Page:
16. A snap-acting, pushbutton switch comprising:

Description:
BACKGROUND OF THE INVENTION

This invention relates to push-button switches and more particularly to a snap-acting, multicontact, multicircuit, push-button switch which can be used in a wide variety of applications, e.g. a key board, remote control of television receiver, and other appliances.

Heretofore, various types of snap-acting, push-button switches have been known. However, most of them are of a considerable size, and when a multicontact, multicircuit, push-button switch of snapping action is desired, the construction has been generally complicated, costly and sometimes prone to contact error.

SUMMARY OF THE INVENTION

A primary objective of the present invention is to provide a snap-acting, multicontact, multicircuit, push-button switch which can be constructed in an extremely thin and small size.

Another objective of the invention is to provide a snap-acting, multicontact, multicircuit, push-button switch with totally enclosed contact portions so that any possibility of the intrusion of dust into the contact portions can be substantially eliminated.

Still another objective of the invention is to provide a snap-acting, multicontact, multicircuit, push-button switch wherein insulation between the contacts is always maintained at a high value and the reliability of the operation thereof is also extremely high.

A further objective of the invention is to provide a snap-acting, multicontact, multicircuit, push-button switch which is extremely versatile so that when a plurality of the switches are used on a key board, the arrangement of keys can be varied as desired.

An additional objective of the invention is to provide a snap-acting, multicontact, multicircuit, push-button switch which is simple in construction and easy to assemble.

The above described objectives and other objectives made apparent hereinafter can be achieved by a snap-acting, multicontact, multicircuit, push-button switch comprised of:

A printed circuit base board provided with a plurality of fixed contact assemblies thereon;

A first printed circuit sheet made of an insulating flexible film, on the rear side of which are provided a plurality of disc-like movable contacts;

A second printed circuit sheet interposed between the printed circuit base board and the first printed circuit sheet, and made of an insulating flexible film similar to the first printed circuit sheet;

Said second printed circuit sheet having on the front side thereof a plurality of contact assemblies similar to those provided on the printed circuit base board, and on the rear side thereof a plurality of disc-like movable contacts at positions corresponding to the contact assemblies on the front side thereof;

two insulating sheets each having a plurality of holes at positions corresponding to the contacts being interposted between the first and the second printed circuit sheets and between the second printed circuit sheet and the printed circuit base board, respectively;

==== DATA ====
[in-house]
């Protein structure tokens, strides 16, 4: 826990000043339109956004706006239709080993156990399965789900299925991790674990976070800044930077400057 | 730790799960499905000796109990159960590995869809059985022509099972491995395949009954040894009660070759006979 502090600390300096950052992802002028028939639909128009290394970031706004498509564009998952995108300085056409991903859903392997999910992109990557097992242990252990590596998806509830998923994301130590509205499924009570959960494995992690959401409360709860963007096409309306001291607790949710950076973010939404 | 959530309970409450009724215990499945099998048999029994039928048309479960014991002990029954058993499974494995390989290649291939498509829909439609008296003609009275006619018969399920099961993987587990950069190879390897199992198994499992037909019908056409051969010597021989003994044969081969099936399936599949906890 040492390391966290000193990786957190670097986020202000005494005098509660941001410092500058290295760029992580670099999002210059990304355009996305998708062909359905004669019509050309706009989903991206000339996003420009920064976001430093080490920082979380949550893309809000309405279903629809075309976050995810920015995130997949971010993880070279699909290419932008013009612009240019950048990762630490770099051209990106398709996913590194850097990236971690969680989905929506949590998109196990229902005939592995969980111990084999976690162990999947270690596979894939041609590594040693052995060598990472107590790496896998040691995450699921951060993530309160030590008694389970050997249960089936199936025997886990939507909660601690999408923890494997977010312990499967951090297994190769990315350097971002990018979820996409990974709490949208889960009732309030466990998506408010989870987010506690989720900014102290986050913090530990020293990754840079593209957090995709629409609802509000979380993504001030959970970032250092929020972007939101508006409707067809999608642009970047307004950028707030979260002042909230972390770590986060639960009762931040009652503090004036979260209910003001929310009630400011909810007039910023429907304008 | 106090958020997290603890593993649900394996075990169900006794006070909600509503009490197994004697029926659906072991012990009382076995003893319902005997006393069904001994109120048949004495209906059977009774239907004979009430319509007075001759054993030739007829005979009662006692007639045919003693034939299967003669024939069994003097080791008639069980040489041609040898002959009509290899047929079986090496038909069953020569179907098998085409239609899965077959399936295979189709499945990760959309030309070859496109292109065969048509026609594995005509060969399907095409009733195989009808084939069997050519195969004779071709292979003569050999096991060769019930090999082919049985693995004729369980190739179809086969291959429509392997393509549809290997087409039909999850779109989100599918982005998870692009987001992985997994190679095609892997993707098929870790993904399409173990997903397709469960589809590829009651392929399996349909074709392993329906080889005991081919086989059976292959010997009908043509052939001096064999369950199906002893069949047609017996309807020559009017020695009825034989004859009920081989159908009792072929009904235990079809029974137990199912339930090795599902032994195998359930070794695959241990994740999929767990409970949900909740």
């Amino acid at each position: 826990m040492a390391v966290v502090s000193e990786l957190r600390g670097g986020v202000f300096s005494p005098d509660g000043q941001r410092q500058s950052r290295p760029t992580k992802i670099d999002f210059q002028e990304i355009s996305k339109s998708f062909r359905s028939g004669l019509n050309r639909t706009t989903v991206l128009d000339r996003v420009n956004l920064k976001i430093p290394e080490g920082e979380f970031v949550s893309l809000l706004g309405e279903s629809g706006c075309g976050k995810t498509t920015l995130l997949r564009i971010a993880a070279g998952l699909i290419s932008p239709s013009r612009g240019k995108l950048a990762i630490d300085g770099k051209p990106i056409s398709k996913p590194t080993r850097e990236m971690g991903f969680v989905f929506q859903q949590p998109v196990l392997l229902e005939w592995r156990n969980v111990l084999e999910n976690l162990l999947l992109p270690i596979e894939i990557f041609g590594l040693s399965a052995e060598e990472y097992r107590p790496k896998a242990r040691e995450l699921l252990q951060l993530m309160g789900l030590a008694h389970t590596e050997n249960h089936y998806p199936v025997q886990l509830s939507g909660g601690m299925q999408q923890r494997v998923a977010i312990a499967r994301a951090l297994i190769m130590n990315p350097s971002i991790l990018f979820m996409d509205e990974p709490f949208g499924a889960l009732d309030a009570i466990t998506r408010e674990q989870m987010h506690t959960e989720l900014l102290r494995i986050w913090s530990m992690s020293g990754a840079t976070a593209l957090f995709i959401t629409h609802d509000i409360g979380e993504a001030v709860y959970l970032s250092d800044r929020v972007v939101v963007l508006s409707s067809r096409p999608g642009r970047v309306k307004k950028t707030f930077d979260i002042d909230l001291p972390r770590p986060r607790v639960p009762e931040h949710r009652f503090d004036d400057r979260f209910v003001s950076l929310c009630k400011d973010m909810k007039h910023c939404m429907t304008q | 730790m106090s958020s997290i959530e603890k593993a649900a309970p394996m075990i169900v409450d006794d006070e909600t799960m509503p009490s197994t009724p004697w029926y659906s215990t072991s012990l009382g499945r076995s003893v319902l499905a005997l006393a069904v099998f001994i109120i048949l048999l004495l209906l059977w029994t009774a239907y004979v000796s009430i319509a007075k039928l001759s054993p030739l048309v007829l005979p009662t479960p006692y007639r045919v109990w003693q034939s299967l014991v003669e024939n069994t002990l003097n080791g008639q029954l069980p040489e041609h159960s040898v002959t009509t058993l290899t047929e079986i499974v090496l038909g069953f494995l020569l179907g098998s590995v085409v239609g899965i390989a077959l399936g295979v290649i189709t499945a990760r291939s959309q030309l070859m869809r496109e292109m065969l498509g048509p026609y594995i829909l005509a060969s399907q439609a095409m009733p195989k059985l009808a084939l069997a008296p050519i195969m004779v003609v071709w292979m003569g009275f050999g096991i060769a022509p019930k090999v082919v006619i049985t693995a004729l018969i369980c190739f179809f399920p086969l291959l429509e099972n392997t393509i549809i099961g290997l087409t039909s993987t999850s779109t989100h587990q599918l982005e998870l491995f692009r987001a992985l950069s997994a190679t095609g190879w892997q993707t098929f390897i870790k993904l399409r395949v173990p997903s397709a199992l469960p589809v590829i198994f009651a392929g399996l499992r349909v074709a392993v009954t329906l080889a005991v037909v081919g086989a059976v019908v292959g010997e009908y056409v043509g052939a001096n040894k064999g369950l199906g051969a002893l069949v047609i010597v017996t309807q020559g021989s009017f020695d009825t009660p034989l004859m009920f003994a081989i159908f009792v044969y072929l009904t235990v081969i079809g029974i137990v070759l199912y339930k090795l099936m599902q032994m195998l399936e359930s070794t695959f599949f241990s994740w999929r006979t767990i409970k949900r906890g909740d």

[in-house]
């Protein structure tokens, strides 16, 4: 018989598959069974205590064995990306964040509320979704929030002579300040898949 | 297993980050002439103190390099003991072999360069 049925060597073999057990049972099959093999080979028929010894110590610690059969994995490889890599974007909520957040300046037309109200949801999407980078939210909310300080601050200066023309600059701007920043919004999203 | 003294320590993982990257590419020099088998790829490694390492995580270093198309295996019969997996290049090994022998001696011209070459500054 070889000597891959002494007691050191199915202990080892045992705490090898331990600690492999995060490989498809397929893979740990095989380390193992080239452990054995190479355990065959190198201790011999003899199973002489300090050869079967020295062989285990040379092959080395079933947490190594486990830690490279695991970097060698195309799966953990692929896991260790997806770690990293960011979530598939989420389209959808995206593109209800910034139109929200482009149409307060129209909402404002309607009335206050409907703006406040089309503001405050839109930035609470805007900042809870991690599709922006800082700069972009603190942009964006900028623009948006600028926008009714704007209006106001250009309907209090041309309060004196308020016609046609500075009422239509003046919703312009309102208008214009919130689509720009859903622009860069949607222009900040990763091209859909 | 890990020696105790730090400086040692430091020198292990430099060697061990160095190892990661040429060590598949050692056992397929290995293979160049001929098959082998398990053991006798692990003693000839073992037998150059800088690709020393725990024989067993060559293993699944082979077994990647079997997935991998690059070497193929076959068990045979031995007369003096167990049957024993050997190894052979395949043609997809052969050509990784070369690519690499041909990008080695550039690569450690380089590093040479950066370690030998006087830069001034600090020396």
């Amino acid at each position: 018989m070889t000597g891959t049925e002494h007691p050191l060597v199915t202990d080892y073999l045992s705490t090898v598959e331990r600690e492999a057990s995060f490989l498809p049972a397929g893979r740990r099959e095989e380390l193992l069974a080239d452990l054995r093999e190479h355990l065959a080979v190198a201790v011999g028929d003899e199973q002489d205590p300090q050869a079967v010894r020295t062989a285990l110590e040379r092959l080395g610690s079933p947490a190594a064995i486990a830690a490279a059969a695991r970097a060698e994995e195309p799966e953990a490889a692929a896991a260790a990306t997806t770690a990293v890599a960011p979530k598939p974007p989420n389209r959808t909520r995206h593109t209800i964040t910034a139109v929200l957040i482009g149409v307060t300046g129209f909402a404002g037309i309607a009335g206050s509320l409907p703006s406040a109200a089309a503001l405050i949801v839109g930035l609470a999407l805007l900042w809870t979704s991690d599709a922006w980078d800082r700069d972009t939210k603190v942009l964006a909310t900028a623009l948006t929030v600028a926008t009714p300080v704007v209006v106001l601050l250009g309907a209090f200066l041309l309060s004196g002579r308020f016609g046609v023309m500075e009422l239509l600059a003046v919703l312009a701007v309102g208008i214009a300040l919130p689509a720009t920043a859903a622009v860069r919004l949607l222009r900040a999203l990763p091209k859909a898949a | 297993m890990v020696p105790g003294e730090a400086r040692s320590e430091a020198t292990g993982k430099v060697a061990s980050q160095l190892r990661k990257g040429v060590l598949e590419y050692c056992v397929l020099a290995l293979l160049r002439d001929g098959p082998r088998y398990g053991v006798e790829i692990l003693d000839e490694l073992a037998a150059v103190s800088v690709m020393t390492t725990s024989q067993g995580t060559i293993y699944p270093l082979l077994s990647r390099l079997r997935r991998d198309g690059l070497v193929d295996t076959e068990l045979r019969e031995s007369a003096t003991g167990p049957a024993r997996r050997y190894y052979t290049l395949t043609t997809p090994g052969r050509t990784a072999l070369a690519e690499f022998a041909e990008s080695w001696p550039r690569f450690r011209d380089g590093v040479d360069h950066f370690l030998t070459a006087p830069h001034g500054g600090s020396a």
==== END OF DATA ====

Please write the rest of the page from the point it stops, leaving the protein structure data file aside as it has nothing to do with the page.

said holes in the insulating sheets being aligned with said plurality of movable contacts and contact assemblies provided on the first and second printed circuit sheets and the printed circuit base board, so that a plurality of multilayer switches having contacts facing together through said holes are thereby provided; and

resilient plates for snap-action respectively provided under a plurality of push buttons arranged on the front side of the first printed circuit sheet in alignment with said plurality of movable contacts and contact assemblies;

whereby when any one of the push buttons is depressed, the resilient plate under the push button is snapped downwardly thereby depressing the movable contacts and the contact assemblies successively downward, thus closing the contacts in the contact assemblies, and when the push button is released, the button is brought back to its original position under the action of the resilient plate while the movable contacts are separated from the contact assemblies due to the flexibility of the printed circuit sheets.

The nature, principle, and utility of the present invention will be more clearly understood from the following detailed description of the invention when read in conjunction with the accompanying drawings wherein the various parts are designated by reference numerals.

BRIEF DESCRIPTION OF THE DRAWINGS

In the drawings:

FIG. 1 is a top plan view of a snap-acting, multicontact, multicircuit, push-button switch constituting a preferred embodiment of the present invention;

FIG. 2 is an elevational view, in cross-section, by V--V line of the push-button switch shown in FIG. 1;

FIG. 3(a) is an exploded perspective view showing an upper frame and a push-button assembly included in the switch of this embodiment;

FIG. 3(b) is an exploded perspective view of printed circuit sheets and a printed circuit base board included in this embodiment;

FIG. 4(a) is a cross-sectional elevational view by IV--IV line showing a push-button assembly in the non-operative state;

FIG. 4(b) is a cross-sectional elevational view by IV--IV line showing the same push-button assembly in the operative state;

FIG. 5 is a cross-sectional elevational view showing the separate printed circuit sheets and the printed circuit base board on an enlarged scale; and

FIG. 6 is a plan view showing a contact assembly provided on the second printed circuit sheet and the printed circuit base board on an enlarged scale.